Triple threat

Three indicators of the trucking industry's future appeared almost simultaneously in early February from a nonprofit group, the White House, and the Census Bureau. Taken together, these omens suggest the future for trucking will be very different from the high-growth, high-productivity era of the 1990s. Revenue growth will be hard to come by, but cost increases will be hard to avoid, and worsening

Three indicators of the trucking industry's future appeared almost simultaneously in early February — from a nonprofit group, the White House, and the Census Bureau. Taken together, these omens suggest the future for trucking will be very different from the high-growth, high-productivity era of the 1990s. Revenue growth will be hard to come by, but cost increases will be hard to avoid, and worsening congestion will be inevitable.

Start with America's Rolling Warehouses, a report from The Road Information Program (www.tripnet.org). TRIP is a business-supported, nonprofit organization that researches, evaluates, and distributes economic and technical data on highway transportation issues.

Drawing on a variety of government and outside sources, TRIP points out that commercial truck travel in the U.S. is increasing faster than all other vehicle travel. Using FHWA's “Freight Analysis Framework,” TRIP estimates that the total tonnage shipped by trucks will grow 49% between 2003 and 2020.

That ought to be good news for carriers. But congestion threatens to spoil the party. TRIP cites an FHWA estimate that 46% of major highways in urban areas will be congested during peak periods by 2020, up from 28% in 1998.

“A comprehensive 2002 report from the Transportation Research Board concludes that worsening traffic congestion will likely reduce the efficiency and competitiveness of some U.S. businesses,” TRIP writes. “The report also found that some U.S. businesses are expected to respond to increasing congestion by moving some facilities to less-congested parts of the U.S. or to other countries.” And an FHWA report a year ago, not cited by TRIP, estimated that a substantial increase in federal and state spending would be needed to prevent worsening congestion and pavement conditions.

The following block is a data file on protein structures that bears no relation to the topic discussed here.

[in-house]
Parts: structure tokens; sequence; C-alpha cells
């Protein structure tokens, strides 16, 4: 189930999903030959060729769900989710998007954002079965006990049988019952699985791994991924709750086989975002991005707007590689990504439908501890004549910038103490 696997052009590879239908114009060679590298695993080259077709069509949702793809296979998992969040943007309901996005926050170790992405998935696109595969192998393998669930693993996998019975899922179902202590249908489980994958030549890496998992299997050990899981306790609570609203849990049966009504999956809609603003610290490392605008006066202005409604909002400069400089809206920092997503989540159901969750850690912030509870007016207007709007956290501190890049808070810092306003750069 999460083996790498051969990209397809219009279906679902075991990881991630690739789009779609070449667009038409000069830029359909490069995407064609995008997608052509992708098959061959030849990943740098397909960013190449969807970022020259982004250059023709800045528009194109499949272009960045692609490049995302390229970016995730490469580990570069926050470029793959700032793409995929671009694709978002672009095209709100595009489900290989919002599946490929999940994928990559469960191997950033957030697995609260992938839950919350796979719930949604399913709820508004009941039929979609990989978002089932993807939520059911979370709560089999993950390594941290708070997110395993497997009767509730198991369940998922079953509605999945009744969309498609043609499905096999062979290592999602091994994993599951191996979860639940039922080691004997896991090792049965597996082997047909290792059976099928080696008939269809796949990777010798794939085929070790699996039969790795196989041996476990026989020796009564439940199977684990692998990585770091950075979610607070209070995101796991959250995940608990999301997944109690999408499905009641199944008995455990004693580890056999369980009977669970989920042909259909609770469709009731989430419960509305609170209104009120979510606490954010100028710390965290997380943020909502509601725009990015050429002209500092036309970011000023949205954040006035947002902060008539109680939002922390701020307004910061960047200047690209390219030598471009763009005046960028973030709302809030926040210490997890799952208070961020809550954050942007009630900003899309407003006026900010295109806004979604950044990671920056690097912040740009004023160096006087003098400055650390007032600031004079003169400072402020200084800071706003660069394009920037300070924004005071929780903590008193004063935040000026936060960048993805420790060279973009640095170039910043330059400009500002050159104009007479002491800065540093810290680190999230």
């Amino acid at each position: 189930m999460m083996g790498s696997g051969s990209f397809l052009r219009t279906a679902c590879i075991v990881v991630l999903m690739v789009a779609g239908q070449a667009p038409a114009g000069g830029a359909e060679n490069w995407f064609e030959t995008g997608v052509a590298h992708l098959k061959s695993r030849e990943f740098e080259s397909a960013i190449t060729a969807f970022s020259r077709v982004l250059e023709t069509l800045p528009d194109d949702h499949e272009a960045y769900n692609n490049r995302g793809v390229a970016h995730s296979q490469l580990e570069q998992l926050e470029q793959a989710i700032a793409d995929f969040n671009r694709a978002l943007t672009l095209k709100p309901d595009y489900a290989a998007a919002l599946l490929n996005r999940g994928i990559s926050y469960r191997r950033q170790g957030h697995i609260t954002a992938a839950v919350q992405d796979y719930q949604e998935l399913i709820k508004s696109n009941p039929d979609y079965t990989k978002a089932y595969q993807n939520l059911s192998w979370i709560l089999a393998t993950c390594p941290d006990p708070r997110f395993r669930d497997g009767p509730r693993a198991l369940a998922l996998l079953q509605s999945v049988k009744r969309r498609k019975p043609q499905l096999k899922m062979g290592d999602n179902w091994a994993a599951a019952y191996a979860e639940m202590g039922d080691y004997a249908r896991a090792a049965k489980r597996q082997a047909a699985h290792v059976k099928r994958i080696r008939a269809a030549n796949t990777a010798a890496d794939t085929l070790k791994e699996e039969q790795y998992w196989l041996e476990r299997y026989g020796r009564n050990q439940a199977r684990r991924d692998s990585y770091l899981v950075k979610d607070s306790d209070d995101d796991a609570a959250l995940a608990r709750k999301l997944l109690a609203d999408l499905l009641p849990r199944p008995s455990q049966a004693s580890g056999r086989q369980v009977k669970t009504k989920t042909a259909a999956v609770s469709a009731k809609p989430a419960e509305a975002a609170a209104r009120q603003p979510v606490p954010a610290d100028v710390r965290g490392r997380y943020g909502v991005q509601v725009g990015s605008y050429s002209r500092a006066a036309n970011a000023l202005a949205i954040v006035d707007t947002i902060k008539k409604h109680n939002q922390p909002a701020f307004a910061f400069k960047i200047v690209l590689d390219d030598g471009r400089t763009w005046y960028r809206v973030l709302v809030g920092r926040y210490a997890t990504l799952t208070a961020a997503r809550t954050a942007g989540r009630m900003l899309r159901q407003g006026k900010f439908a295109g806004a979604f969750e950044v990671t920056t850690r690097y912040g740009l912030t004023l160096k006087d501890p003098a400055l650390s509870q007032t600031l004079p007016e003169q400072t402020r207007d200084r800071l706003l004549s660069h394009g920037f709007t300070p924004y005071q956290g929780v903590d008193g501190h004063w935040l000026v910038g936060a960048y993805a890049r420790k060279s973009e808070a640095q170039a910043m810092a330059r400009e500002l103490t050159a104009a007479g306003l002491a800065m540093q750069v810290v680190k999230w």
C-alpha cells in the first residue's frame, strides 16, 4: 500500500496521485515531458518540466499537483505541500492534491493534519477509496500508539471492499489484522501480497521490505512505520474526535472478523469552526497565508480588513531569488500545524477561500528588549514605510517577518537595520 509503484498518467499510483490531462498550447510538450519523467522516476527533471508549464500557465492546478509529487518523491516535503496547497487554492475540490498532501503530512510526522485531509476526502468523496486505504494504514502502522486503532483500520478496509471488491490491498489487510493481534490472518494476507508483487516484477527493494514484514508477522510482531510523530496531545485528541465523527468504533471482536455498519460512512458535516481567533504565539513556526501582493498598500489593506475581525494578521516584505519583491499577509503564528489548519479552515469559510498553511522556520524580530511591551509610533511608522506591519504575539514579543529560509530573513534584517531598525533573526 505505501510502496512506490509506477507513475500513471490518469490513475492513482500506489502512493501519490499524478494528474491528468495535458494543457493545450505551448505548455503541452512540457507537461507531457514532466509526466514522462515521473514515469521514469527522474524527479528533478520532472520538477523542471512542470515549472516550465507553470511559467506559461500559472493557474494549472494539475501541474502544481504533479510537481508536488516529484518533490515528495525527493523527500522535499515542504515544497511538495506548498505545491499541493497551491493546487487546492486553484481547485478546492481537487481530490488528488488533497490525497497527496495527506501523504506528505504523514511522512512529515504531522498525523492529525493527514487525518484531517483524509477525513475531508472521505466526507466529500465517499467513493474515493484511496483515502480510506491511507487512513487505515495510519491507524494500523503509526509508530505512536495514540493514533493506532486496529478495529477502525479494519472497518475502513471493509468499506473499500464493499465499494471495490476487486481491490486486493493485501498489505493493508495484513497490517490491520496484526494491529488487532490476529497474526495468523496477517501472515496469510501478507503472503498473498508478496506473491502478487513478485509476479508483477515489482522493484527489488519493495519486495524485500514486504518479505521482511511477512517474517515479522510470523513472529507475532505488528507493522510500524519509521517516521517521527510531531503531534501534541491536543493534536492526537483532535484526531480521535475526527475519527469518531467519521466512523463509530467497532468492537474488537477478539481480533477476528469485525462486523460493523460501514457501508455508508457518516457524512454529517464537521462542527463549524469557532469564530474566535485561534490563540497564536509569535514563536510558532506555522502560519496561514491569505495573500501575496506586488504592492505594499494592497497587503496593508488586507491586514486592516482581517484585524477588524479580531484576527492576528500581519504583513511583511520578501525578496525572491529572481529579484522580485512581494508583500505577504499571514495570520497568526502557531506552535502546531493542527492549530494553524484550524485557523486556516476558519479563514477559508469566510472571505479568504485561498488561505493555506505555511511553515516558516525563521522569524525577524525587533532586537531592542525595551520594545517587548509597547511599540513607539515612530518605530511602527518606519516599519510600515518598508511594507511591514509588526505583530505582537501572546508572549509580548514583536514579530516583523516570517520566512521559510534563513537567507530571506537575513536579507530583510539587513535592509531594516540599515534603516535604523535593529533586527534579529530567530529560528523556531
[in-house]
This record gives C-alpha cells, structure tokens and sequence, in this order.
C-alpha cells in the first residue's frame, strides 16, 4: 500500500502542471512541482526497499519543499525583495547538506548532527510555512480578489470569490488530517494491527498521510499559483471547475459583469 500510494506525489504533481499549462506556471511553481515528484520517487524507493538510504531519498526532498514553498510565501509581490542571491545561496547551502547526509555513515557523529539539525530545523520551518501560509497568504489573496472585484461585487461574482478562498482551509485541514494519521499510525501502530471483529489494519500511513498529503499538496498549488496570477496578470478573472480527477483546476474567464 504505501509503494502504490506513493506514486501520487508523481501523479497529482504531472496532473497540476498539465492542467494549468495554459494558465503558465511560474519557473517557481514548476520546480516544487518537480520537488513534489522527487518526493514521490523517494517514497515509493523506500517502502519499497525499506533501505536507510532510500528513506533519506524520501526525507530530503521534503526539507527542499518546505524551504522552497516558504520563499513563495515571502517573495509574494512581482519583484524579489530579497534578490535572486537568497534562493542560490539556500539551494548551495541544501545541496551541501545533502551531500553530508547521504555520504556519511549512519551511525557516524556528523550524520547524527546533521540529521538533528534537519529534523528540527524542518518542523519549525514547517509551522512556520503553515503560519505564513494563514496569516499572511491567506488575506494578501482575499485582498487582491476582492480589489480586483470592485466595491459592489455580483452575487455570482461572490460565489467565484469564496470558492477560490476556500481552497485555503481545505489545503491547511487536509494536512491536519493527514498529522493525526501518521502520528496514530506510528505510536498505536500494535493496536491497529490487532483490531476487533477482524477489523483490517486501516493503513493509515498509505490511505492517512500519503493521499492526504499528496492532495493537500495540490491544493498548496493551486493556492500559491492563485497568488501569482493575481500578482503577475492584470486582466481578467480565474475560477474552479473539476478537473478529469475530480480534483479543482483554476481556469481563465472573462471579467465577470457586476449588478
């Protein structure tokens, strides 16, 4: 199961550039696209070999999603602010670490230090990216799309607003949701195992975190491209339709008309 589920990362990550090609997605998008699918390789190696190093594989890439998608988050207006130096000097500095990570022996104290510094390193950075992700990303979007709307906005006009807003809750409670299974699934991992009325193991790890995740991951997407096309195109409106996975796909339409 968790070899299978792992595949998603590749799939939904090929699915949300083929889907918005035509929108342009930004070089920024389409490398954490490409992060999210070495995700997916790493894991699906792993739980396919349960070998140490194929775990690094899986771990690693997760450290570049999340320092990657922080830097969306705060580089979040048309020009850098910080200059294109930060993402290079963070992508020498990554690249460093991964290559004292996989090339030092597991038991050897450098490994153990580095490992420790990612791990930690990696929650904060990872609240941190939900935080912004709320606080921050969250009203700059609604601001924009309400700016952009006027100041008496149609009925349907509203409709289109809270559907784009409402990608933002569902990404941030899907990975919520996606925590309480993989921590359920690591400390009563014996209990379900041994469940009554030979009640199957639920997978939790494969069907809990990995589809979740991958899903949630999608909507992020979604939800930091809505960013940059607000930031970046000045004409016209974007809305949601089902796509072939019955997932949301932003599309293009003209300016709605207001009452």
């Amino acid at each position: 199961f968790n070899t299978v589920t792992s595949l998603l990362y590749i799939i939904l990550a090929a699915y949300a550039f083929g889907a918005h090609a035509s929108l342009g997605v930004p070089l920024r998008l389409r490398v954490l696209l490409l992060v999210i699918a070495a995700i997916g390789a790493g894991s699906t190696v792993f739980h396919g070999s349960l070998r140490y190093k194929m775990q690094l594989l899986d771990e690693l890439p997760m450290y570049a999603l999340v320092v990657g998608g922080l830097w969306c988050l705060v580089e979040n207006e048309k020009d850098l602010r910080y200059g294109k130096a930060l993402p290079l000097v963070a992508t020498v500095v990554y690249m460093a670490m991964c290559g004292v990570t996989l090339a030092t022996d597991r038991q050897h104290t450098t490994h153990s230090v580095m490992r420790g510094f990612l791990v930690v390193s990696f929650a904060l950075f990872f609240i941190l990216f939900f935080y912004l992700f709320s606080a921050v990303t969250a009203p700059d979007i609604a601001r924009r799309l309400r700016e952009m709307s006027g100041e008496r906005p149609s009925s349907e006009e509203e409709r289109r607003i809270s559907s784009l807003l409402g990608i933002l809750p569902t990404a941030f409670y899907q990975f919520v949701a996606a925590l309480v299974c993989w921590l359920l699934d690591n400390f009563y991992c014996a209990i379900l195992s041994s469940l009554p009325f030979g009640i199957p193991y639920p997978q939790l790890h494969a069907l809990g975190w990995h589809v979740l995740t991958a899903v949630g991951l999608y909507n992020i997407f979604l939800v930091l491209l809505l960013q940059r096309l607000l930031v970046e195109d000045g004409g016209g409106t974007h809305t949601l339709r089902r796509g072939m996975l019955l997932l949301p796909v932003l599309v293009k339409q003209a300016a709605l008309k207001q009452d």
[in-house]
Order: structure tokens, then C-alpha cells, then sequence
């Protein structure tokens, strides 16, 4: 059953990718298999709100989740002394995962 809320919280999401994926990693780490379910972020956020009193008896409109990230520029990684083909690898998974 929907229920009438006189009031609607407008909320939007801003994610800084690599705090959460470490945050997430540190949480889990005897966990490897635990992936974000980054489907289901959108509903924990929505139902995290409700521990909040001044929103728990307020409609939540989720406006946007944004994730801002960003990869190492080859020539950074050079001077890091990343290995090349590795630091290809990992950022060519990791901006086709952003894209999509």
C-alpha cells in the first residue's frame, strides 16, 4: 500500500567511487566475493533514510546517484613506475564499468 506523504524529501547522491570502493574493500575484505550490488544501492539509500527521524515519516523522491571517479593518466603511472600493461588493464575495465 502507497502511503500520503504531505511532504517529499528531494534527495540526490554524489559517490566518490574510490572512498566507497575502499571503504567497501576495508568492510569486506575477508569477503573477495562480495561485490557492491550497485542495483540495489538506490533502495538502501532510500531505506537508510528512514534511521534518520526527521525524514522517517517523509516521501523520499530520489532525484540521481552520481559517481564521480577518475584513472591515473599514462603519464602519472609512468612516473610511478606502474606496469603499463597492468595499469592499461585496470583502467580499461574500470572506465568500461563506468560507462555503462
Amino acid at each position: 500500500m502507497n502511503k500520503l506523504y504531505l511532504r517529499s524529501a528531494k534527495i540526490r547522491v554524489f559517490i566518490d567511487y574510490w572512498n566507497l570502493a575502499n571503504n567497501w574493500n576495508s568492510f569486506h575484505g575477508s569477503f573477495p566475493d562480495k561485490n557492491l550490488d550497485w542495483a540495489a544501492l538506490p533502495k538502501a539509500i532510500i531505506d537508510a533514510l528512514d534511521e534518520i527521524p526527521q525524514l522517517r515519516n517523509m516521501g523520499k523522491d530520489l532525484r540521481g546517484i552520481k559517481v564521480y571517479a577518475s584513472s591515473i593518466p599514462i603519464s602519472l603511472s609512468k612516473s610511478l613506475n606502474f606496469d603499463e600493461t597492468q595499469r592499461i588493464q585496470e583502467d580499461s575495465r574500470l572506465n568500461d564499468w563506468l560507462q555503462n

Such stark projections should galvanize Congress and the President into enacting a highway bill that would increase road capacity and keep congestion from turning into congealment. But just before the TRIP report came out, the President unveiled his fiscal-2005 budget, which calls for flat levels of highway spending right through 2009 — meaning a decrease after taking inflation into account.

The third indication came from the Census Bureau's 2002 Service Annual Survey on truck transportation (www.census.gov). That report showed that for-hire trucking revenues totaled $198 billion in 2002, little changed from 2001. Long-distance general-freight carrier revenue rose 2% but specialized-freight trucking revenues fell 7%.

Since 2002, the volume of freight has grown as the pace of economic activity picked up. However, many trucking costs, notably fuel and insurance, have risen even faster. The recent changes in hours-of-service rules will impose even steeper costs on many carriers, particularly if more drivers exhaust their available hours stuck in congestion.

The bottom line: The era is over in which carriers could try to chase volume in the hopes of growing their way into prosperity. The return of faster economic growth does not imply that the volume of freight will grow proportionately. Growth is coming less from goods than from services, and more of the goods now come from abroad. Worse, congestion also will be growing faster than freight traffic, making each truck movement more expensive. Carriers must adapt by limiting their capacity and using it for higher-value shipments, or they'll find they have a lot of half-empty trucks stuck on very full roads.

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